Amed Rosario, SS, NYM – Rosario is unquestionably the shortstop of the future for the Mets. At just 20 years of age, he is being brought along slowly, but that should not diminish his skill set in any way. He is batting .301/.352/455 with three home runs, 31 RBI and 10 steals through 53 games at High-A St. Lucie. He is developing a power stroke, and has the size at 6-foot-2 to eventually reach double digits in home runs. He is also on pace to shatter his previous career high in stolen bases. Already considered a slick fielder, Rosario's improvement with the bat only furthers the notion that he will be a staple in the Mets infield for years to come.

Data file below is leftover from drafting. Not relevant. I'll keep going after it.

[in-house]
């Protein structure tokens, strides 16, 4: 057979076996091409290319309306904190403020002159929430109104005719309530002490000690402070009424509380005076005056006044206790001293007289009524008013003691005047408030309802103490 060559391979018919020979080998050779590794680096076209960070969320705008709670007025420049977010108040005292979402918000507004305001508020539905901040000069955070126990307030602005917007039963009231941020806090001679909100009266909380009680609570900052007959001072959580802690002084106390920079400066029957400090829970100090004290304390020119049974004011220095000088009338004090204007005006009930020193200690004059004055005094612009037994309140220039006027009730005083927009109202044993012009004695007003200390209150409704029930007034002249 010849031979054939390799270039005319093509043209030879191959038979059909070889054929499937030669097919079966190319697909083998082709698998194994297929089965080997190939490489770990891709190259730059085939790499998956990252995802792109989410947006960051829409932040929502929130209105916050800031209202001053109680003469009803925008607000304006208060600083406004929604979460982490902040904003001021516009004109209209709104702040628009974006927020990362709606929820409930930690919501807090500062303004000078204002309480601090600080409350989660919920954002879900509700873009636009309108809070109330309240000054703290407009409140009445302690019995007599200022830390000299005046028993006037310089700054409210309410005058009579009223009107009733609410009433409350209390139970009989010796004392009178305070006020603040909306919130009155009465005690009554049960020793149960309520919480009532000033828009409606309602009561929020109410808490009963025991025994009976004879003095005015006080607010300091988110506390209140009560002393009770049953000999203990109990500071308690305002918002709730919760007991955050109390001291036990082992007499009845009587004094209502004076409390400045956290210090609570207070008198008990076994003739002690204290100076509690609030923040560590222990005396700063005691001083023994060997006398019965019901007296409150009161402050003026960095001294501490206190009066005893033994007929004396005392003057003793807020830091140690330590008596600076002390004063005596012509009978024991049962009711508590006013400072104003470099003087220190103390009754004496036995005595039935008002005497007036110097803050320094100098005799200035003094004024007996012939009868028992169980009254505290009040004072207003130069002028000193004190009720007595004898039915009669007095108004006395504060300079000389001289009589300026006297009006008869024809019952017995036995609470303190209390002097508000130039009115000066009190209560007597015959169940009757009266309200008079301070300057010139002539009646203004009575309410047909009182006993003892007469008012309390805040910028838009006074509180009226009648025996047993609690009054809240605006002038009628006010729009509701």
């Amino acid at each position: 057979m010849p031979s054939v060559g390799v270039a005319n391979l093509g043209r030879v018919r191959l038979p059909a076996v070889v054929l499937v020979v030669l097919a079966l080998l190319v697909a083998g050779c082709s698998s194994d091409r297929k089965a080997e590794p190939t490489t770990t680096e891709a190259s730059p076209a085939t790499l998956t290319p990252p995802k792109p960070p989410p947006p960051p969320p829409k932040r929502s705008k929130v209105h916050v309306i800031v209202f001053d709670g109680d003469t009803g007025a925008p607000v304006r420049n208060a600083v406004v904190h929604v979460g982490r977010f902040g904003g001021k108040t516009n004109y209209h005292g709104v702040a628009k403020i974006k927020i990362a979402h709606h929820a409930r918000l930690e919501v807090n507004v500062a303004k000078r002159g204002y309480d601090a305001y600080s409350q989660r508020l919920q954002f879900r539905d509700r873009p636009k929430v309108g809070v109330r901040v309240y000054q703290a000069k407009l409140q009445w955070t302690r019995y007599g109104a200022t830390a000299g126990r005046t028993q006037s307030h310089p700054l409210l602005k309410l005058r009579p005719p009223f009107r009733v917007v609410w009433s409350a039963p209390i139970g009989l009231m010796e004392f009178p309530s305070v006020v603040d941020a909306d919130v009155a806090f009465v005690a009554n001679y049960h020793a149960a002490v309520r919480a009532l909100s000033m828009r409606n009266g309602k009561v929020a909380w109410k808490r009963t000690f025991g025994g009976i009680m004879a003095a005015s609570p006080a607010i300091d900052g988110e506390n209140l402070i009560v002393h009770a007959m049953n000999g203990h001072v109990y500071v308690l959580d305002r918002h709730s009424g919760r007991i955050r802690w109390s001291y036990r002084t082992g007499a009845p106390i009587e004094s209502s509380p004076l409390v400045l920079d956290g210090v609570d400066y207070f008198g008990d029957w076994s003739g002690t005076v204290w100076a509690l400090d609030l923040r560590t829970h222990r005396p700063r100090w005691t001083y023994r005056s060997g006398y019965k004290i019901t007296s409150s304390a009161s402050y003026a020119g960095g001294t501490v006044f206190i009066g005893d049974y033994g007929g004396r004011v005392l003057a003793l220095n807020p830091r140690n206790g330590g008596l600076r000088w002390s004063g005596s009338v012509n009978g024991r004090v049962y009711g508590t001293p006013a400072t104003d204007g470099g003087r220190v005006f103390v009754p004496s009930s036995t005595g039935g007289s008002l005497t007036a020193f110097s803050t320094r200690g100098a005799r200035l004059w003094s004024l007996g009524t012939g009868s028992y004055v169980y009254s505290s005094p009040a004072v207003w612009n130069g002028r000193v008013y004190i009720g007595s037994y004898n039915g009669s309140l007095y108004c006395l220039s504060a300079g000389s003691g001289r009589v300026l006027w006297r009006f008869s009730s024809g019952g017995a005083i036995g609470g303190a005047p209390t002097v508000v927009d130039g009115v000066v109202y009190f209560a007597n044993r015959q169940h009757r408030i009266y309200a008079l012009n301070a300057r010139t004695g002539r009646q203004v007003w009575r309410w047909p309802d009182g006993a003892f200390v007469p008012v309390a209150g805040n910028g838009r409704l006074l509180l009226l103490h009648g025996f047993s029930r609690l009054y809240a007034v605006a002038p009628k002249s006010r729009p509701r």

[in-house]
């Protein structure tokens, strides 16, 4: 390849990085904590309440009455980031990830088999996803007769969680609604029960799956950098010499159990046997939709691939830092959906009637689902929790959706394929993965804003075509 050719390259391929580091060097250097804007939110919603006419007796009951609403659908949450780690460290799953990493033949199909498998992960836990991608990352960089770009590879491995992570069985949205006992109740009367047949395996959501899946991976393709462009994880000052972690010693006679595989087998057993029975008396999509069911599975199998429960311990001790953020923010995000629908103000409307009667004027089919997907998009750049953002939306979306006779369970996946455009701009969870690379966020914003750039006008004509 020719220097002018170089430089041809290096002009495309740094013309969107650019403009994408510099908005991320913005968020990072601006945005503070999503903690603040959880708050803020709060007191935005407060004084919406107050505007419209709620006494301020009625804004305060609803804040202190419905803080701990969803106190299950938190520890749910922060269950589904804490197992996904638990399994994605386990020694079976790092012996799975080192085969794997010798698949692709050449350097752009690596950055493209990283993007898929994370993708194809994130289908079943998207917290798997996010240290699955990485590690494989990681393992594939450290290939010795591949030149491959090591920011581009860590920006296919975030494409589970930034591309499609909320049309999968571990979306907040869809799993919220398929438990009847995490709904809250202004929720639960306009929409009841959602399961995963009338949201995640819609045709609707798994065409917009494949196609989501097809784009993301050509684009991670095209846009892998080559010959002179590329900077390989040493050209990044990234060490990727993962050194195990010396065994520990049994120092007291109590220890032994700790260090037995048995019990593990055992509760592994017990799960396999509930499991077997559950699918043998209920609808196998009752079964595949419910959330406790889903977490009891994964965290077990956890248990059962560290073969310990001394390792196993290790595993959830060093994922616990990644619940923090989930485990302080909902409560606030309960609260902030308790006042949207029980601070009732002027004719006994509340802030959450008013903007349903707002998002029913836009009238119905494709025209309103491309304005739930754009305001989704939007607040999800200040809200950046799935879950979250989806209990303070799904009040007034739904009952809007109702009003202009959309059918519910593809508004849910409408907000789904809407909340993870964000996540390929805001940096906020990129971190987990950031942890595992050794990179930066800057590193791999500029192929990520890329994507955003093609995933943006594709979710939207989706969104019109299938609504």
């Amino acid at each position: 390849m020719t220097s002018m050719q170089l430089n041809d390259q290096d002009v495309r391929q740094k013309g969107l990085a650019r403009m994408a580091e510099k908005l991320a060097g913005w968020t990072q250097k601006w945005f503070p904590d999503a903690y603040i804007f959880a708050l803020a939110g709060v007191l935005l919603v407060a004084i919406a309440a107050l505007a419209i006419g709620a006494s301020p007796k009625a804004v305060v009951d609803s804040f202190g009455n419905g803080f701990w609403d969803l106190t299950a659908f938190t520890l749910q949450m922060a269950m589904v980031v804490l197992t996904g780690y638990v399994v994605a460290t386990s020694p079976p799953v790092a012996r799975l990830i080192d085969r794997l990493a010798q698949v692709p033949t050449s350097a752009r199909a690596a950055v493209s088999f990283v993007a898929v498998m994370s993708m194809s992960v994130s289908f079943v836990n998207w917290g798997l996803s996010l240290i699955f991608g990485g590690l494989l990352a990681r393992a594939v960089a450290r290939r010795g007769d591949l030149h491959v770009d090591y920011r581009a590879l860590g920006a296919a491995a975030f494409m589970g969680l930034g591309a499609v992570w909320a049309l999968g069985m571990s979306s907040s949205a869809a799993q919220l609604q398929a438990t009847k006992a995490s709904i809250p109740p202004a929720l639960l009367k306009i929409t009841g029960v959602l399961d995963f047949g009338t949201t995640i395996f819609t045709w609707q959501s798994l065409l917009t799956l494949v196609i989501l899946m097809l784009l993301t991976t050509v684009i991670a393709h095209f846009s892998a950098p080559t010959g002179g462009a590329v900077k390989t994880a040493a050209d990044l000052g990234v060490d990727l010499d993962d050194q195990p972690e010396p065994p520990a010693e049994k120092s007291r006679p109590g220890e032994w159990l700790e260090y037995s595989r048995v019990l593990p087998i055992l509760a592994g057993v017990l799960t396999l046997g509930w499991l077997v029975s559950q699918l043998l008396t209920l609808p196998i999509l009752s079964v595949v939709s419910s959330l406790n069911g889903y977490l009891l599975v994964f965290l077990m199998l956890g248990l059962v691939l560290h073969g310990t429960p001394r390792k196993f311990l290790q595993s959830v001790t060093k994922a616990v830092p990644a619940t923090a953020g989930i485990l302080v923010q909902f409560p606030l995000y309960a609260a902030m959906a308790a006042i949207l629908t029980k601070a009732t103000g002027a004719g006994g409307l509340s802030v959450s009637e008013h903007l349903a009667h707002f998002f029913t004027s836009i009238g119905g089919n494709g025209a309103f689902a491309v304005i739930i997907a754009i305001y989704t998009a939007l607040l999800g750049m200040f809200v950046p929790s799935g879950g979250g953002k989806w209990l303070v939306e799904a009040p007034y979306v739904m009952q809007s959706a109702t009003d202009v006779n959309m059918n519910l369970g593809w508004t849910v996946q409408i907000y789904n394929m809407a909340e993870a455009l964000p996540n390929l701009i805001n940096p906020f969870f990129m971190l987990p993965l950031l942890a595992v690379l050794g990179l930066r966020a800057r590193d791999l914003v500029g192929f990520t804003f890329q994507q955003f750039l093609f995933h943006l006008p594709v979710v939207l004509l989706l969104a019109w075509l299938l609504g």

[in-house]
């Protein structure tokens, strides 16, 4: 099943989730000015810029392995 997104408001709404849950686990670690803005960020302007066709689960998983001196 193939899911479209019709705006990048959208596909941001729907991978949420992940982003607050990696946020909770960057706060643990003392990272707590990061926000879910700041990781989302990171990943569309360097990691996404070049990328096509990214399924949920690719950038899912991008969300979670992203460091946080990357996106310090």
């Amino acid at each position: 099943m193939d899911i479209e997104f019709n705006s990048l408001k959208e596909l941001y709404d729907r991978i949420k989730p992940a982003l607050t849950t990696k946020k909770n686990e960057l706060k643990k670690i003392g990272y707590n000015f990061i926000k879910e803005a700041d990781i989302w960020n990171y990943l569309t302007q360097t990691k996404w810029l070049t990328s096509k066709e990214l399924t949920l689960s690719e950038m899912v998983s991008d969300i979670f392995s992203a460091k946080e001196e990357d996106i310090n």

CHECK STATUS

Vicente Campos, P, NYY – Campos signed with the Seattle Mariners in 2009, and was part of the infamous Jesus Montero/Michael Pineda trade in 2012. Campos battled elbow problems, ultimately undergoing Tommy John surgery and missing the entire 2014 campaign. He was woeful upon his return mid-season, and a once-promising future appeared to be falling by the wayside. Yet from the depths of despair, Campos may have just resurrected his career. Starting the year at High-A Tampa in 2016, Campos posted a 3.32 ERA and 56:23 K:BB in 59.1 innings. That resulted in a promotion to Double-A. He allowed one run in 5.2 innings in his debut at this level Thursday, scatting five hits while fanning six batters. Campos still struggles with control at times; he walked four batters in that first outing at Double-A. However, the fact that the 23-year-old is back on the mound and having some success is a victory in itself. If he can continue to sharpen his command and develop those secondary offerings, the big-bodied righty may find himself in the big leagues one day after all.